The member form has a Toronto-ish placeholder for postal code.
If you don't have a farmers' market in your neighbourhood, you'll probably want to change or remove that option.
If your heathen country uses "check" instead of "cheque", I... I just don't know.
First of all, after changing your config to production values you're going to have to be careful about further development and testing and about not deploying debug settings. You can probably use GAE's support for multiple application versions to help.
config.PAYPAL_IPN_VALIDATION_URLto the non-
config.PAYPAL_PAYMENT_URLto the URL of your real PayPal button. And make sure that button is configured properly (double-check the
config.PAYPAL_TXN_receiver_emailto your real PayPal account email.
config.ALLOWED_EMBED_REFERERS is set properly. Except... we don't use it at all right now, so never mind.
For your Google API keys, the "APIs & Auth/Credentials" console: properly set allowed referers for the browser key and allowed IPs for the server key.
This system is designed to be easy for the organization managers to use. That being said, there are some things that need to known by them:
Do not rename columns.
In the "Authorization" spreadsheet, the "Email" values must be the "real" (canonical) forms. For example, if you log into Gmail with "firstname.lastname@example.org" then that's the value that must be in the Authorization spreadsheet -- you can't use "email@example.com" or the like.
This is for the webmaster and/or the controller of the PayPal account.
If you have already been using a PayPal button for accepting subscriptions:
Set your account IPN to our new IPN notification URL. In the PayPal web interface go to "My Account / Profile / Selling Preferences / Instant Payment Notification Preferences" (or this link). Click "Turn On IPN" (or maybe "Edit Settings"). Set the "Notification URL" to
myproject replaced by our real project name). Click "Enabled" and Save.
If you already have an existing subscription button, you can (and should) update it rather than create a new one.
In "Step 3" of the button interface add to the "advanced variables" field
myproject replaced by our real project name.
In "Step 3" of the button interface you should probably set the cancel and success URLs to the organization website. It can just be the root of the site -- nothing fancy.
On the "button code" page, instead of the
<form> code, go to the "Email" tab. That's the URL we'll use -- make note of it.
If you change (or have changed) the subscription price, be sure to let me know.
Things you need to give me for initial setup:
Our PayPal account email address.
The PayPal "Email" URL for our button.
The new membership form will live in an
iframe in the organization site.
You will need to remove the existing form and replace it with these two lines of HTML:
myproject replaced with the actual name or our project.
If you're curious about the
script being included: it's used to help with resizing of the form in the page (without scrollbars) and for figuring out where to position a "please wait" dialog.
At maximum width, the "first name" and "last name" fields should be beside each other, not on top of each other. If this isn't the case, please let me know.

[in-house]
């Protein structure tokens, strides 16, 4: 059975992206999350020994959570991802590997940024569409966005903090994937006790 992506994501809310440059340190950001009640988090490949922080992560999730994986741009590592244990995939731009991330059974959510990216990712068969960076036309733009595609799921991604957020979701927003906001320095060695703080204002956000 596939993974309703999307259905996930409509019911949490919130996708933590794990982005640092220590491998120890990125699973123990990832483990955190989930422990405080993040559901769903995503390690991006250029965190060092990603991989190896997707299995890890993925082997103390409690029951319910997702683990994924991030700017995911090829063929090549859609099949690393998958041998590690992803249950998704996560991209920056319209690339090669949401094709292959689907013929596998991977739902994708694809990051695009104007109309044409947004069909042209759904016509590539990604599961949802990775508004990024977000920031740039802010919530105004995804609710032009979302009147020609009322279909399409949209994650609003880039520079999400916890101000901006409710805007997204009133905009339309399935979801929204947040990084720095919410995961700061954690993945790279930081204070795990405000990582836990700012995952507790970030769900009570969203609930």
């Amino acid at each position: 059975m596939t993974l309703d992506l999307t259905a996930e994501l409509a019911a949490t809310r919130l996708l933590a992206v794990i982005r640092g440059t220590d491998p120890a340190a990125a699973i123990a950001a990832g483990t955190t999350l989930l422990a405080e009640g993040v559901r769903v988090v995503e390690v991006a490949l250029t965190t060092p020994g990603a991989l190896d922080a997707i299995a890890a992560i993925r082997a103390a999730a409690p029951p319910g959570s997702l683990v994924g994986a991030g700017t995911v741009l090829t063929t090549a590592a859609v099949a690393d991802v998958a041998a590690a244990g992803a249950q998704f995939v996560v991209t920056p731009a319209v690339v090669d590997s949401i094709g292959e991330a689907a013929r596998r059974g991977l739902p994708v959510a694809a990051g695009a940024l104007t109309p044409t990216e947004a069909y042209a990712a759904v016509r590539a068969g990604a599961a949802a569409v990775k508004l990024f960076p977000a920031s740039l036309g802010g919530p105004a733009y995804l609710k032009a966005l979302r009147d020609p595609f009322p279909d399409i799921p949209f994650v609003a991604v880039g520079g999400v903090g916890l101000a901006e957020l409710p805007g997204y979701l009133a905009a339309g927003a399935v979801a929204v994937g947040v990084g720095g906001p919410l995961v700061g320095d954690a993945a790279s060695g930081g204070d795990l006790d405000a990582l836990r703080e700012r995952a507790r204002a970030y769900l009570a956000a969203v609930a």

(Note to self: in
@screen-md to be the actual maximum of the parent page. Then
grunt dist and test.)
There are a few other features of the system that aren't mentioned above and aren't obvious from playing with the demo.
At the start of every year a copy of the Members spreadsheet is made with the name "Members 2013" (e.g.). So there's always a historical record of what the membership looked like in the past. (And we could use that for mapping or whatever.)
When a member's last renewal is two years in the past (that is, they're a year expired) they get removed from the Members spreadsheet. This helps us prevent the members list getting cluttered with people who have moved away, etc.
(Technical note: the amount of time before a defunct member is culled is not well parameterized. See
Rather than making this README longer than it already is, I'm going to document some features and details in the wiki.
Add captcha to self-serve form (or at least to the pay-later option).
Automatically sign people up for blog post emails.
If there's a renewal of a not-yet-expired member...? Push the renewal date into the future? But that makes no sense. Maybe "renewed date" should be changed to "expiry date" (or both).
Add ability to restrict sign-up to a particular set of postal codes. Or maybe a geographic bounding box.
Map: Add join and renew locations to map.
When member renews, should volunteer interest area rep get emailed?
Offline sign-up. I'm not sure yet how necessary this is, but...
/renew-member: Add "member since" and "last renewed" to the member renew form. (The latter is kind of there now, but not visible enough.)
Put the contents of
private.py instead of reading from a file.
Self-serve: Limit non-PayPal sign-ups per day.
Self-serve: Provide a mechanism for the parent page to provide styling to the form. If the webmaster wants to change the organization site they shouldn't have to talk to me to make the styles match.
helpers.BaseHandler (create a subclass, probably) so that
post() always does CSRF.
Create a subclass of
helpers.BaseHandler to always do user-logged-in checks. (Maybe same subclass as CSRF checks.)
@check_logincan only be used for
Styling and imagery -- both for customization and handsomeness and usability. Right now it's default Bootstrap. It's even using the HTML5BP favicon.
Add load spinner to
iframe while form is loading. (Is that even possible? Slowness usually comes from our GAE instance starting up. Won't that same slowness affect anything we serve?)
Make it easier for people to adapt this to other organizations.
I'm not sure there's much benefit to having the authorization table be in a spreadsheet vs. GAE's NDB. Probably move it there and add some CRUD.
Make Bootstrap a git submodule, with just
variables.less under our source control.
Spreadsheet caching: Speed isn't really a problem yet, for us, but:
cronjob -- not blocking request).
Page template caching: Templates that don't have really dynamic content (like, just field names) should not be rendered on each request, just once -- either before deploying (maybe when saving file) or at app start-up time. ("App start-up time" might be bad as well. That happens pretty often and we don't want to add more work.)
If we have a compile-time or app-start-up-time step, we could add fetching of first worksheet IDs, rather than it being a manual step.